For Europe the wild cards this year will be energy costs and politics. Gas and electricity prices are at record highs because of nuclear shutdowns in France and reduced supplies of Russian natural gas. Italian Prime Minister Mario Draghi has argued that governments need to take action to protect consumers, but governments already carrying a lot of extra debt won’t relish having to help out again.
In France the energy crisis and a potential sixth wave of COVID will provide the backdrop for a presidential election that, barring a last-minute upset, will likely see Emmanuel Macron hold on to power.
Italy’s future looks less certain following the surprise news in December that Draghi may seek the presidency, leaving the more hands-on job of prime minister to someone else. Voting begins on Jan. 24. Italy is still deemed the country most likely to cause the next European financial crisis, and none of Draghi’s likely successors have the stature of the former ECB president nor the confidence of other European leaders and international investors.
In the U.K., after a string of political scandals, many now expect Prime Minister Boris Johnson to be ousted in a party coup sometime in the first half of 2022. Mujtaba Rahman, managing director for Europe at the Eurasia Group Ltd., a political-risk consulting company, puts a 40 per cent probability on Johnson losing power by the end of the year. But with no parliamentary election on the horizon, a change of leadership will possibly not have a big impact on the handling of the economy.
Let’s shift our attention back to the U.S., which for better or worse dominates any discussion about the trajectory of the global recovery, because it generates approximately one-quarter of world output. Investors are pricing in only three U.S. rate increases in 2022. Bloomberg Economics sees the Fed’s latest forecasts for the unemployment rate and core inflation as consistent with six hikes. But even that would barely take the main U.S. policy rate above 1 per cent by yearend, well below inflation and below the pre-COVID level.
With or without President Joe Biden’s Build Back Better spending, it would be surprising if those hikes were enough to stall an economy that entered the year with significant momentum. The bigger question, then, isn’t whether Fed Chair Jerome Powell and company will have done too much by the end of the year but rather will they have done enough?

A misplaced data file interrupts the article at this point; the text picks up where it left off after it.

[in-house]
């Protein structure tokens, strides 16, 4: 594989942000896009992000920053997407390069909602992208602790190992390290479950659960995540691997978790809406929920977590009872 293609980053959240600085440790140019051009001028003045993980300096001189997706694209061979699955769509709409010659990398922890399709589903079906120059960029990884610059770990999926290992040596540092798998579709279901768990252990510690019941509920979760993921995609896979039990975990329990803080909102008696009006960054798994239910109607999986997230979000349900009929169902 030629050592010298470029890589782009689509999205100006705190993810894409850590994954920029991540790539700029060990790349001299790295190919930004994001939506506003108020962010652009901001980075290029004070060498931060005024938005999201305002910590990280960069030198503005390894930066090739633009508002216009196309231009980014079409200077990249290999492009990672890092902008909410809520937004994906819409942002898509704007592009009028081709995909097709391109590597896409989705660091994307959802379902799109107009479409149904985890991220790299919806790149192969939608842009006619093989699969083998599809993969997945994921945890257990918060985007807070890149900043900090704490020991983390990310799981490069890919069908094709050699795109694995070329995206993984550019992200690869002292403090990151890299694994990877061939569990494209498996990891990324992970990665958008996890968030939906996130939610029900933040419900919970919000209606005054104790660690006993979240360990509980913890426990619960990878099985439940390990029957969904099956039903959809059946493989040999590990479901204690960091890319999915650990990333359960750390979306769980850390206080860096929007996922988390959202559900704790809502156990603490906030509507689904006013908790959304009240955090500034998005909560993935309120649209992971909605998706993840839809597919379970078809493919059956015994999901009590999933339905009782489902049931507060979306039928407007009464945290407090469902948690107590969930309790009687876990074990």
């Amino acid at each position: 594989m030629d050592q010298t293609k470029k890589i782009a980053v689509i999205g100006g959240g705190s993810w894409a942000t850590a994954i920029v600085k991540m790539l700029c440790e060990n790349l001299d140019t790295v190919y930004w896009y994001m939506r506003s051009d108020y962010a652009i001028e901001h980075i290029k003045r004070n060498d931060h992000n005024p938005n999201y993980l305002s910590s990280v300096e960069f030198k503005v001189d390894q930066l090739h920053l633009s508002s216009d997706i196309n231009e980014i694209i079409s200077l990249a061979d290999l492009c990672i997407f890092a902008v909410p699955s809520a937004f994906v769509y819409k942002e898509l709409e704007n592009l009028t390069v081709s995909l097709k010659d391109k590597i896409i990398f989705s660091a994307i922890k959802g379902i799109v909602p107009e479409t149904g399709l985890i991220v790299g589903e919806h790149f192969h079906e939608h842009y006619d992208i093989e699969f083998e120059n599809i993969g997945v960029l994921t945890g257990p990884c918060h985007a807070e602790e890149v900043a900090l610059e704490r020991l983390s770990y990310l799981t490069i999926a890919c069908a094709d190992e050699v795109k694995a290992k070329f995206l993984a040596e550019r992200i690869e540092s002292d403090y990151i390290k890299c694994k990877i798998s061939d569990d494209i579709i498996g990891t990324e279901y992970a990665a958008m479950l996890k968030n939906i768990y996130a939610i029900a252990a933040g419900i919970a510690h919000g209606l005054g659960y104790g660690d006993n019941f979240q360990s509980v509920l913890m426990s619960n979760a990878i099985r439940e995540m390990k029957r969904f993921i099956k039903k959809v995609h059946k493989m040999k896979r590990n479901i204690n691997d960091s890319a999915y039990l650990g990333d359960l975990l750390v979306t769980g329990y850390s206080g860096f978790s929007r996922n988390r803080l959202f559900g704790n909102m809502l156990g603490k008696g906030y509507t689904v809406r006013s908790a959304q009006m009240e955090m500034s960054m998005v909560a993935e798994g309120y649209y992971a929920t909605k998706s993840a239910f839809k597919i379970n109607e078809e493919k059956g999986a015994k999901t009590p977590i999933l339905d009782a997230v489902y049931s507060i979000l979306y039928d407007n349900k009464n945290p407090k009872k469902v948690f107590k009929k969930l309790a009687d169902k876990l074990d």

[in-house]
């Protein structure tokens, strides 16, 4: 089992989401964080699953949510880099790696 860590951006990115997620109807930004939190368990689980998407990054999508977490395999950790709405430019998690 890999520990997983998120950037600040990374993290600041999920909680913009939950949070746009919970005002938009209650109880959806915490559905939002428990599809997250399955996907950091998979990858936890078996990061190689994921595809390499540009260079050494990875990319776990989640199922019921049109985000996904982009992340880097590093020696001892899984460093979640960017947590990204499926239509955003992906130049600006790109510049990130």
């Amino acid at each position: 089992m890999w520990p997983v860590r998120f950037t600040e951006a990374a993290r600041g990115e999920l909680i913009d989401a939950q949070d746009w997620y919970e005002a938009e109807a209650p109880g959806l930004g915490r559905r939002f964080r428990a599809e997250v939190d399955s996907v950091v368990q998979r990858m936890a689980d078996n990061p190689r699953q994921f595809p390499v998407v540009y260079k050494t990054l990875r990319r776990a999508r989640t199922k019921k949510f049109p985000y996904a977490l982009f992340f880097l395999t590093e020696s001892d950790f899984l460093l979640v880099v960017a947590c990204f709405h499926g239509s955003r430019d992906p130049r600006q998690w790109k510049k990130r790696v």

“My fear is that we are already reaching a point where it will be challenging to reduce inflation without giving rise to recession,” said former U.S. Treasury Secretary Larry Summers in an interview in December. The economist and Bloomberg contributor worried early and often in 2021 that President Biden’s US$1.9 trillion COVID-relief package would stoke inflation without doing much to increase underlying growth. His argument, that a third round of short-term stimulus wasn’t really needed, looks stronger now that we have household data suggesting U.S. families had collectively already made up all of the pandemic shortfall in wage income by the time the package was passed in the spring.
Plenty of others have joined Summers in the peanut gallery taking shots at the Fed, among them economist and Bloomberg columnist Mohamed El-Erian, who rates the Fed’s “transitory” line on inflation “probably the worst inflation call in the history of the Federal Reserve.”
To believe it’s going to take more than a few interest-rate increases to kill inflation, it helps to have the view that supply side problems are only partly to blame for higher prices. Also, that workers in this out-of-kilter COVID economy suddenly have leverage to extract increasingly hefty wage rises from employers. U.S. hourly wages rose 5.8 per cent in October from the previous year, the third-highest year-over-year wage growth since the early 1980s. A broader measure of wages and benefits also logged its biggest one-quarter increase this century.
It’s been more than four decades since the U.S. saw a wage-price spiral. For America’s hourly workers, pay has barely kept up with inflation since the 1980s, let alone helped fuel it, a trend underpinned by globalization, falling union membership, and rising automation. Even so, the sheer level of demand in the second half of 2021 should give pause to anyone who thinks U.S. inflation will go away overnight.
The consensus among the economists Bloomberg regularly surveys is that the pandemic may have changed the way we work and shop in an enduring way, but that the basic dynamics of demand and supply will revert to the norm fairly quickly once we neutralize the threat from the virus. Then inflation will start gravitating back toward the Fed’s long-term goal of 2 per cent. If they’re right, policymakers will have managed to steer the U.S. economy to a soft landing and avoid a recession. If they’re wrong, 2023 will be the year we all pay the price.